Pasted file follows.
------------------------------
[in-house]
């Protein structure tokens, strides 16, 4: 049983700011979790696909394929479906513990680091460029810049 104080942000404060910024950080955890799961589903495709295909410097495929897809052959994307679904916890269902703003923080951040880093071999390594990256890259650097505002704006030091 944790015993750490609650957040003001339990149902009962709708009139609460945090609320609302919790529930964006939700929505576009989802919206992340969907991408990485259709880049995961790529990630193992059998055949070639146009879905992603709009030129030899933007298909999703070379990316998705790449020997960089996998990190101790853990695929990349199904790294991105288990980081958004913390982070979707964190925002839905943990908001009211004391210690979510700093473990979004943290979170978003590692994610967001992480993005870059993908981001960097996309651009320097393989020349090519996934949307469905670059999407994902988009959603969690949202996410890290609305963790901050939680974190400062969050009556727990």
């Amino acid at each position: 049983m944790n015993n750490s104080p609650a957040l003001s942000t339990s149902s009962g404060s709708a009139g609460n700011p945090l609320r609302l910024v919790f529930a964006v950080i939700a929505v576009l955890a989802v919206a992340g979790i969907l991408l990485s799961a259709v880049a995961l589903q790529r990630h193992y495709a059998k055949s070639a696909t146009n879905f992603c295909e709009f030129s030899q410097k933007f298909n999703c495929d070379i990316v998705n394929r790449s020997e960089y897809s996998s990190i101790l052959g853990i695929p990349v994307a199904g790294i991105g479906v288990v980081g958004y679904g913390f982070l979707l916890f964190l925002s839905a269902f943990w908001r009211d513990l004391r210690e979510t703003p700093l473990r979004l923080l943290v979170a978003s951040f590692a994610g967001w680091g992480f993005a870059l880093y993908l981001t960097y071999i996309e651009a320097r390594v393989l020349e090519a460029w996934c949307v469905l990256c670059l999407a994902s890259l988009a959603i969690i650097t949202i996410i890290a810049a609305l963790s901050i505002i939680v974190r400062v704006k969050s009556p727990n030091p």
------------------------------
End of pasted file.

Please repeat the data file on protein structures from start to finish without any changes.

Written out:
[in-house]
């Protein structure tokens, strides 16, 4: 049983700011979790696909394929479906513990680091460029810049 104080942000404060910024950080955890799961589903495709295909410097495929897809052959994307679904916890269902703003923080951040880093071999390594990256890259650097505002704006030091 944790015993750490609650957040003001339990149902009962709708009139609460945090609320609302919790529930964006939700929505576009989802919206992340969907991408990485259709880049995961790529990630193992059998055949070639146009879905992603709009030129030899933007298909999703070379990316998705790449020997960089996998990190101790853990695929990349199904790294991105288990980081958004913390982070979707964190925002839905943990908001009211004391210690979510700093473990979004943290979170978003590692994610967001992480993005870059993908981001960097996309651009320097393989020349090519996934949307469905670059999407994902988009959603969690949202996410890290609305963790901050939680974190400062969050009556727990």
């Amino acid at each position: 049983m944790n015993n750490s104080p609650a957040l003001s942000t339990s149902s009962g404060s709708a009139g609460n700011p945090l609320r609302l910024v919790f529930a964006v950080i939700a929505v576009l955890a989802v919206a992340g979790i969907l991408l990485s799961a259709v880049a995961l589903q790529r990630h193992y495709a059998k055949s070639a696909t146009n879905f992603c295909e709009f030129s030899q410097k933007f298909n999703c495929d070379i990316v998705n394929r790449s020997e960089y897809s996998s990190i101790l052959g853990i695929p990349v994307a199904g790294i991105g479906v288990v980081g958004y679904g913390f982070l979707l916890f964190l925002s839905a269902f943990w908001r009211d513990l004391r210690e979510t703003p700093l473990r979004l923080l943290v979170a978003s951040f590692a994610g967001w680091g992480f993005a870059l880093y993908l981001t960097y071999i996309e651009a320097r390594v393989l020349e090519a460029w996934c949307v469905l990256c670059l999407a994902s890259l988009a959603i969690i650097t949202i996410i890290a810049a609305l963790s901050i505002i939680v974190r400062v704006k969050s009556p727990n030091p």